Weight and weight gain at 4 months (The Netherlands 1998): influences of nutritional practices, socio-economic and ethnic factors.
SourcePaediatric and Perinatal Epidemiology, 16, 4, (2002), pp. 361-369
Article / Letter to editor
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Paediatric and Perinatal Epidemiology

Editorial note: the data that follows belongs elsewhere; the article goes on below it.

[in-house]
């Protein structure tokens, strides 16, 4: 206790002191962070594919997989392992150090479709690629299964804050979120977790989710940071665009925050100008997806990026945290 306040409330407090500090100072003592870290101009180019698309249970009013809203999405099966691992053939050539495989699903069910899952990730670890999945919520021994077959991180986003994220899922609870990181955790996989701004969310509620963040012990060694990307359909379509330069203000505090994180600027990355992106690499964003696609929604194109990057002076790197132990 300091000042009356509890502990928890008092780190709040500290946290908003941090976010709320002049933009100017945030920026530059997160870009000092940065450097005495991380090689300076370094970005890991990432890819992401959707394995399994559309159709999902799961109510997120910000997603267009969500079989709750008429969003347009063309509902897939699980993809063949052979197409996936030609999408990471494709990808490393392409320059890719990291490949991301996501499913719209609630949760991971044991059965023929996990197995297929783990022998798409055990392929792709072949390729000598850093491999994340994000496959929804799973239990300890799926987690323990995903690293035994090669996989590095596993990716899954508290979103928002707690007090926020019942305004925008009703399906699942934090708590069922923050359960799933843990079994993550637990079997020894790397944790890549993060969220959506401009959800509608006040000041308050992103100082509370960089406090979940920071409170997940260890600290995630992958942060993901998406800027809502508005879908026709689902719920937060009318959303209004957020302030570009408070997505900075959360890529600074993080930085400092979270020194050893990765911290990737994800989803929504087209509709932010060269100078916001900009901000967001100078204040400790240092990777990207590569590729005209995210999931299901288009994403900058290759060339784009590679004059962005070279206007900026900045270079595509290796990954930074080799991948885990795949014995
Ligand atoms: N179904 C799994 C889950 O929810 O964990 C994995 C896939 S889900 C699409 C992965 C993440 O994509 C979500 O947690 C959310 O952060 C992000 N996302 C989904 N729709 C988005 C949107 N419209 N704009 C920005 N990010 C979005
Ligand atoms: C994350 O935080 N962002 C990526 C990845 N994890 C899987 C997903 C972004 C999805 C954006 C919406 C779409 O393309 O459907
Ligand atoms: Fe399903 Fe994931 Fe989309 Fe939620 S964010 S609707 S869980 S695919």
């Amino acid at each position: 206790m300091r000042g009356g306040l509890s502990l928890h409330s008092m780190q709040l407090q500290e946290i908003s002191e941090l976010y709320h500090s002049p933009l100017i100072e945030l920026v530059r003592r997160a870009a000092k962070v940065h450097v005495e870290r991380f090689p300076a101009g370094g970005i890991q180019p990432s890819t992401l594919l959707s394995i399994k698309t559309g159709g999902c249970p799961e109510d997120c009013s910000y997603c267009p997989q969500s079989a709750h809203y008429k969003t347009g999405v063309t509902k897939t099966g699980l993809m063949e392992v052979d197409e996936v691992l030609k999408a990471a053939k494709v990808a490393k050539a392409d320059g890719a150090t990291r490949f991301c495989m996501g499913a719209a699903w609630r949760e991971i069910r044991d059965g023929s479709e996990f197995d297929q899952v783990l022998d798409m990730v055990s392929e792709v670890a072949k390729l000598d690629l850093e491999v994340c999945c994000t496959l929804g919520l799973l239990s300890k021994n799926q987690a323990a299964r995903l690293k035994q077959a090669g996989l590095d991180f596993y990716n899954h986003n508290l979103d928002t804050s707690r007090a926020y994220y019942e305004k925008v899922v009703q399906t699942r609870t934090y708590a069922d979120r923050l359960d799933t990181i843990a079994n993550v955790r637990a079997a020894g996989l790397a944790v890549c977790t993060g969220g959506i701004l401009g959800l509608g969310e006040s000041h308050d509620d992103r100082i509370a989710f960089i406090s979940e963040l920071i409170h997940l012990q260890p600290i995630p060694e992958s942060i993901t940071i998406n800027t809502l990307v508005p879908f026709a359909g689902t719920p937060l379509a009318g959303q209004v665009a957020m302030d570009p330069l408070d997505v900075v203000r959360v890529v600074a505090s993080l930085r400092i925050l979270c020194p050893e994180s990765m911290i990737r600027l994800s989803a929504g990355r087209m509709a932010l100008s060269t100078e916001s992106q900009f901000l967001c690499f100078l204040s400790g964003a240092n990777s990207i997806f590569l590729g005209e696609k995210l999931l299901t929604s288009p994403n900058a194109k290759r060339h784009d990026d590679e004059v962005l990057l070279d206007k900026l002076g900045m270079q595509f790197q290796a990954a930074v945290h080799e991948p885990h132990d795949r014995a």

We describe the determinants of weight gain in the first 4 months of life in a cohort of 3256 infants. The study was designed as a survey with follow-up. In the period 1 April to 1 July 1998, all infants, usually 4 weeks old but not older than 4 months, brought to a well-baby clinic for the first time were included. Nutritional practices, demographic data on mother and child, birthweight and a second weight measured between days 118 and 147 were recorded. Simple and multiple linear regression analyses were performed. The average weight gain over 4 months was 27.7 g/day for boys and 24.5 g/day for girls. Weight gain was lower with high parity and if the mother was a native Dutch speaker. Nutritional practices affected weight gain only slightly: exclusive breast feeding for 4 months lowered the weight gain by 0.06 g/day. However, because of their higher birthweight, breast-fed infants weighed a little more than formula-fed infants at 4 months. In addition, we compared the median weight at the age of 4 months with the median weight at the same age in previous Dutch growth studies. The median weight, adjusted to day 133, was higher in 1998 than in 1965, 1980 and 1997 (boys 7.15 vs. 6.85, 6.77 and 6.95 kg; girls 6.59 vs. 6.49, 6.39 and 6.45 kg respectively).
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